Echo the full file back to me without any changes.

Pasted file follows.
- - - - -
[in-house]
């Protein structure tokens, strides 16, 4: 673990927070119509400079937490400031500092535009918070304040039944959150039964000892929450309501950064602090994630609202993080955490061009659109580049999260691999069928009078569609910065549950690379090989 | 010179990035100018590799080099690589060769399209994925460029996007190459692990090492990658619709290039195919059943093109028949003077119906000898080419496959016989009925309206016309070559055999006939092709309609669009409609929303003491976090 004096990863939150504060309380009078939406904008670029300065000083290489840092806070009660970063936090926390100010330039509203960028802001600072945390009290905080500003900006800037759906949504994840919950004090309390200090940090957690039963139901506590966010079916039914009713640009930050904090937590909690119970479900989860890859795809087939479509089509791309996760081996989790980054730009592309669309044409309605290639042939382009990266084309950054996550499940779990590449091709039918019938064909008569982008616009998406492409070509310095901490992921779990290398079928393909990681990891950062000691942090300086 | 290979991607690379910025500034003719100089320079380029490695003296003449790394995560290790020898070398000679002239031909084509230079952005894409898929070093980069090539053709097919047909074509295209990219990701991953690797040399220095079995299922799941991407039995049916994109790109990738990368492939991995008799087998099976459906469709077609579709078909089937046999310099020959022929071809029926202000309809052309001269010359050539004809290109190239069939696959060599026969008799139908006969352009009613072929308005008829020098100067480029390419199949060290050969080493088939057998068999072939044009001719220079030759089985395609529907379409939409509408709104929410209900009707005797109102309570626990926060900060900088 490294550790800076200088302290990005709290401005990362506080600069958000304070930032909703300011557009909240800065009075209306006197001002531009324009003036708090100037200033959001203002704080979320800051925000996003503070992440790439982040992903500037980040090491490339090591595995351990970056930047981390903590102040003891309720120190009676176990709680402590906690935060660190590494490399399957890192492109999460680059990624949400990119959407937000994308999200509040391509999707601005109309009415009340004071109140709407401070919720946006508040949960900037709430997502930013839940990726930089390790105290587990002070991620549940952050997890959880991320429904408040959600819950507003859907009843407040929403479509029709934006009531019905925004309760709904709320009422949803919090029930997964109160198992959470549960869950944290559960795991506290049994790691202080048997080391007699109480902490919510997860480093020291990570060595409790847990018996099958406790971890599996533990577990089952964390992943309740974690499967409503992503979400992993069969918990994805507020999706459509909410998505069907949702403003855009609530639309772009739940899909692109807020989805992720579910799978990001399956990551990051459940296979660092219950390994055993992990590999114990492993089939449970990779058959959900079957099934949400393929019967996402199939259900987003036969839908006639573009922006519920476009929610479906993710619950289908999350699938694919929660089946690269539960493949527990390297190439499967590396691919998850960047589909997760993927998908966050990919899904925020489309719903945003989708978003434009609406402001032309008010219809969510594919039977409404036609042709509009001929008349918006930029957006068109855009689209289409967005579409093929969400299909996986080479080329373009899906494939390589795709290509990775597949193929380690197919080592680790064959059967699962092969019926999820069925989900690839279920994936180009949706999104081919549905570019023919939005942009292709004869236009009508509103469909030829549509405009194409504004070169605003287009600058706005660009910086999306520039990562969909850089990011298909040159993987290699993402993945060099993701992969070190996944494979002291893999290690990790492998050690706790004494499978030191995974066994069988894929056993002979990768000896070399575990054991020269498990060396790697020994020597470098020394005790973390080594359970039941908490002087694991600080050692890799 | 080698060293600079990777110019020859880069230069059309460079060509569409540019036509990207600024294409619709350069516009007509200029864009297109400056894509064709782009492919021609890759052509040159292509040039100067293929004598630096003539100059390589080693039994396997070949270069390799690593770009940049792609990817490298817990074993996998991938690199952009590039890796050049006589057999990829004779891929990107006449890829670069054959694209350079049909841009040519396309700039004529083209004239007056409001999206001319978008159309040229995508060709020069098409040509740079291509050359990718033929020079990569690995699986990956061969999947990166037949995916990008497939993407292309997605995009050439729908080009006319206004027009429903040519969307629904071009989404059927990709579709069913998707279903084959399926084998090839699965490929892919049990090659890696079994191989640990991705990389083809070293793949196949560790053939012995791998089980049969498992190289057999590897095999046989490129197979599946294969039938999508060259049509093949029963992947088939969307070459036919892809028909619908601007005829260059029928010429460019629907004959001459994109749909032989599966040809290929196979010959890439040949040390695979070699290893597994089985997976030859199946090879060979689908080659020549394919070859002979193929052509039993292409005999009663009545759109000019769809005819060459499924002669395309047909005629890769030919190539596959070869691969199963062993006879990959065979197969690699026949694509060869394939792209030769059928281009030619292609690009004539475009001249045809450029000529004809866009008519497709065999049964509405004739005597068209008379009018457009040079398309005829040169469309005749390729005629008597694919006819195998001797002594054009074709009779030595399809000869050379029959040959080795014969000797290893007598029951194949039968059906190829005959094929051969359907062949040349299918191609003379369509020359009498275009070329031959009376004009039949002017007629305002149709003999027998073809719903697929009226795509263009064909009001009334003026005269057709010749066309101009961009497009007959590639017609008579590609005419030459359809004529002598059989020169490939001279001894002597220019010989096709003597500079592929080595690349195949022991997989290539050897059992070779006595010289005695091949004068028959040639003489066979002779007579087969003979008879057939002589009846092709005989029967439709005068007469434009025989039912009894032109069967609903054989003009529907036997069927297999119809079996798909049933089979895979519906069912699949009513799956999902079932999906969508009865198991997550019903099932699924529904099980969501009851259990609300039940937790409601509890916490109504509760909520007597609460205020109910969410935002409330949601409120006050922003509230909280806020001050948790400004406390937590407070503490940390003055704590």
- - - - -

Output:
[in-house]
């Protein structure tokens, strides 16, 4: 673990927070119509400079937490400031500092535009918070304040039944959150039964000892929450309501950064602090994630609202993080955490061009659109580049999260691999069928009078569609910065549950690379090989 | 010179990035100018590799080099690589060769399209994925460029996007190459692990090492990658619709290039195919059943093109028949003077119906000898080419496959016989009925309206016309070559055999006939092709309609669009409609929303003491976090 004096990863939150504060309380009078939406904008670029300065000083290489840092806070009660970063936090926390100010330039509203960028802001600072945390009290905080500003900006800037759906949504994840919950004090309390200090940090957690039963139901506590966010079916039914009713640009930050904090937590909690119970479900989860890859795809087939479509089509791309996760081996989790980054730009592309669309044409309605290639042939382009990266084309950054996550499940779990590449091709039918019938064909008569982008616009998406492409070509310095901490992921779990290398079928393909990681990891950062000691942090300086 | 290979991607690379910025500034003719100089320079380029490695003296003449790394995560290790020898070398000679002239031909084509230079952005894409898929070093980069090539053709097919047909074509295209990219990701991953690797040399220095079995299922799941991407039995049916994109790109990738990368492939991995008799087998099976459906469709077609579709078909089937046999310099020959022929071809029926202000309809052309001269010359050539004809290109190239069939696959060599026969008799139908006969352009009613072929308005008829020098100067480029390419199949060290050969080493088939057998068999072939044009001719220079030759089985395609529907379409939409509408709104929410209900009707005797109102309570626990926060900060900088 490294550790800076200088302290990005709290401005990362506080600069958000304070930032909703300011557009909240800065009075209306006197001002531009324009003036708090100037200033959001203002704080979320800051925000996003503070992440790439982040992903500037980040090491490339090591595995351990970056930047981390903590102040003891309720120190009676176990709680402590906690935060660190590494490399399957890192492109999460680059990624949400990119959407937000994308999200509040391509999707601005109309009415009340004071109140709407401070919720946006508040949960900037709430997502930013839940990726930089390790105290587990002070991620549940952050997890959880991320429904408040959600819950507003859907009843407040929403479509029709934006009531019905925004309760709904709320009422949803919090029930997964109160198992959470549960869950944290559960795991506290049994790691202080048997080391007699109480902490919510997860480093020291990570060595409790847990018996099958406790971890599996533990577990089952964390992943309740974690499967409503992503979400992993069969918990994805507020999706459509909410998505069907949702403003855009609530639309772009739940899909692109807020989805992720579910799978990001399956990551990051459940296979660092219950390994055993992990590999114990492993089939449970990779058959959900079957099934949400393929019967996402199939259900987003036969839908006639573009922006519920476009929610479906993710619950289908999350699938694919929660089946690269539960493949527990390297190439499967590396691919998850960047589909997760993927998908966050990919899904925020489309719903945003989708978003434009609406402001032309008010219809969510594919039977409404036609042709509009001929008349918006930029957006068109855009689209289409967005579409093929969400299909996986080479080329373009899906494939390589795709290509990775597949193929380690197919080592680790064959059967699962092969019926999820069925989900690839279920994936180009949706999104081919549905570019023919939005942009292709004869236009009508509103469909030829549509405009194409504004070169605003287009600058706005660009910086999306520039990562969909850089990011298909040159993987290699993402993945060099993701992969070190996944494979002291893999290690990790492998050690706790004494499978030191995974066994069988894929056993002979990768000896070399575990054991020269498990060396790697020994020597470098020394005790973390080594359970039941908490002087694991600080050692890799 | 080698060293600079990777110019020859880069230069059309460079060509569409540019036509990207600024294409619709350069516009007509200029864009297109400056894509064709782009492919021609890759052509040159292509040039100067293929004598630096003539100059390589080693039994396997070949270069390799690593770009940049792609990817490298817990074993996998991938690199952009590039890796050049006589057999990829004779891929990107006449890829670069054959694209350079049909841009040519396309700039004529083209004239007056409001999206001319978008159309040229995508060709020069098409040509740079291509050359990718033929020079990569690995699986990956061969999947990166037949995916990008497939993407292309997605995009050439729908080009006319206004027009429903040519969307629904071009989404059927990709579709069913998707279903084959399926084998090839699965490929892919049990090659890696079994191989640990991705990389083809070293793949196949560790053939012995791998089980049969498992190289057999590897095999046989490129197979599946294969039938999508060259049509093949029963992947088939969307070459036919892809028909619908601007005829260059029928010429460019629907004959001459994109749909032989599966040809290929196979010959890439040949040390695979070699290893597994089985997976030859199946090879060979689908080659020549394919070859002979193929052509039993292409005999009663009545759109000019769809005819060459499924002669395309047909005629890769030919190539596959070869691969199963062993006879990959065979197969690699026949694509060869394939792209030769059928281009030619292609690009004539475009001249045809450029000529004809866009008519497709065999049964509405004739005597068209008379009018457009040079398309005829040169469309005749390729005629008597694919006819195998001797002594054009074709009779030595399809000869050379029959040959080795014969000797290893007598029951194949039968059906190829005959094929051969359907062949040349299918191609003379369509020359009498275009070329031959009376004009039949002017007629305002149709003999027998073809719903697929009226795509263009064909009001009334003026005269057709010749066309101009961009497009007959590639017609008579590609005419030459359809004529002598059989020169490939001279001894002597220019010989096709003597500079592929080595690349195949022991997989290539050897059992070779006595010289005695091949004068028959040639003489066979002779007579087969003979008879057939002589009846092709005989029967439709005068007469434009025989039912009894032109069967609903054989003009529907036997069927297999119809079996798909049933089979895979519906069912699949009513799956999902079932999906969508009865198991997550019903099932699924529904099980969501009851259990609300039940937790409601509890916490109504509760909520007597609460205020109910969410935002409330949601409120006050922003509230909280806020001050948790400004406390937590407070503490940390003055704590």